I mostly mourned for my little kids. What had we said yes to? Did we ruin their life? What did we steal from them? How would this affect Selah, our oldest? I’ll never forget one morning I was crying out to God in regard to them. I felt Him say to me, ‘What I’ve called you to, I’ve called them to as well. Let me be the One to parent their hearts. I’m a way better parent than you.’ Whoa. Loud and clear, Father.
Things were still hard, they saw and experienced things I wish they didn’t. But I had the word of the Lord over their life. And I knew that if He had called Brandon and I to this, He also called them too. And He doesn’t call us to something He doesn’t provide for.
It took time, if I’m honest. A lot of time for him to feel like mine. But right when he did, he left after Christmas just as suddenly as he came. And those months after when I think of them, I remember a dark cloud. It was like half of my heart was missing. Like a death in our family, that no one noticed, except he was still living. My little kids stood at the window every day as the bus drove down the street waiting for their brother to get off it, and he never did. And it was horrible.
But I knew we would be alright. I knew that he got to experience for the first time in his life, a healthy family. He saw a strong man love a woman and treat her with respect. He saw a mother who cared tenderly for him. He felt what it was like to live in the context of family, as hard and uncomfortable as it was sometimes. I knew we got to give him that gift for a season. And it was an honor.
A few months passed, and we got the same call, except this time he was in foster care, and we knew it would probably be permanent. He came home and we started our journey again together. I’ve never learned more from any other human being in the world than him. He has taught me more of the Father’s love for me than I could ever read about.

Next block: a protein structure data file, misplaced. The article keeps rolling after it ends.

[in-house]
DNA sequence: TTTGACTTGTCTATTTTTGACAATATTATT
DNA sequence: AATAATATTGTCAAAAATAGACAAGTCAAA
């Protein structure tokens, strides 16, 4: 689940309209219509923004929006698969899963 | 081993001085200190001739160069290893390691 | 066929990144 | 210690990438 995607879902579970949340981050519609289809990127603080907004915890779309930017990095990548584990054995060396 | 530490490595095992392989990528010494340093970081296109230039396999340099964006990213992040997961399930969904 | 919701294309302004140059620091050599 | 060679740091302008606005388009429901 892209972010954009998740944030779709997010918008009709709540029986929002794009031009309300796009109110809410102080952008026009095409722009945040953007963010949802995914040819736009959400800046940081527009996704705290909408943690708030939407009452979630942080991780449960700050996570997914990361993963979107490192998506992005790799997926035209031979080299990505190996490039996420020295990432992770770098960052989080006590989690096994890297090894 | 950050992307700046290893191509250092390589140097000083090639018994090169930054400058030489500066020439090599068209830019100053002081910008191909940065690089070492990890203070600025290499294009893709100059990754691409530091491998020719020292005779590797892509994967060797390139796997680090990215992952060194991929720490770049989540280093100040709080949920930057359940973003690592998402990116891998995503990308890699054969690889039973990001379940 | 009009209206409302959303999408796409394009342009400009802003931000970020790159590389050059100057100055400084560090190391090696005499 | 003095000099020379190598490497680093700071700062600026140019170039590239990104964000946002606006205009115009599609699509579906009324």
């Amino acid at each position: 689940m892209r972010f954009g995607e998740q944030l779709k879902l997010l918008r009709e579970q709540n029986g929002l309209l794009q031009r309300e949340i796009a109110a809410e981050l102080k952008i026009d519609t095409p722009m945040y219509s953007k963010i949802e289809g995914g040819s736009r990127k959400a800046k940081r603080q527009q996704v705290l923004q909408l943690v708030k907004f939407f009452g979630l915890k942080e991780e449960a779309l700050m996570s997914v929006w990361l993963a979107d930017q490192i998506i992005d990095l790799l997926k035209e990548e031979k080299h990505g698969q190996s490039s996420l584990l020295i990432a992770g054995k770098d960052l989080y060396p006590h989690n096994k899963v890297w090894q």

Our story together has been anything from easy, but a little boy has learned how to be a son.
And although I’m biased, I think he will change the world.
Older children need moms too. They need someone to wipe their tears when they cry, to tuck them in at night, to listen to their dreams. I would even go as far to say they need moms and dads more. I love my little kids more than life itself, but this boy, he swells my heart with so much pride. He’s walked through fire and come out on the other side, thriving. I know his healing journey isn’t over, much like mine, but my son, he’s a warrior boy, and I’ve never been more proud of anyone in my life.
A few months ago, just as I was closing his door to his bedroom at night, he stopped me and said, ‘Mommy, you’re a really good Mom.’ I closed the door and slid down it in silent sobs. Because those words, coming from that boy, meant more to me than any accolade I could ever receive.
When you say yes to an older child, it’s a whole different ball game. But just as deep the pain, so is that much more the joy.
For Mother’s Day this year he was asked what his favorite thing about me was, and he said, ‘That she’s my mom.’
And I couldn’t agree more.”
This story was submitted to Love What Matters by Jessica Satterfield of Greenville, South Carolina. You can follow her adoption journey on Instagram and her website.
Read more of Jessica’s adoption backstory here:
‘I noticed an older man staring at us. I was annoyed and wished for once, we could eat a meal like a ‘normal’ family. Suddenly, the man walked towards us. My heart began to race.’
‘Who should wear the mommy bracelet?,’ the nurse asked our birth mom. ‘Jessica. She’s her mommy.’ She placed the bracelet around my wrist, and handed me my daughter.’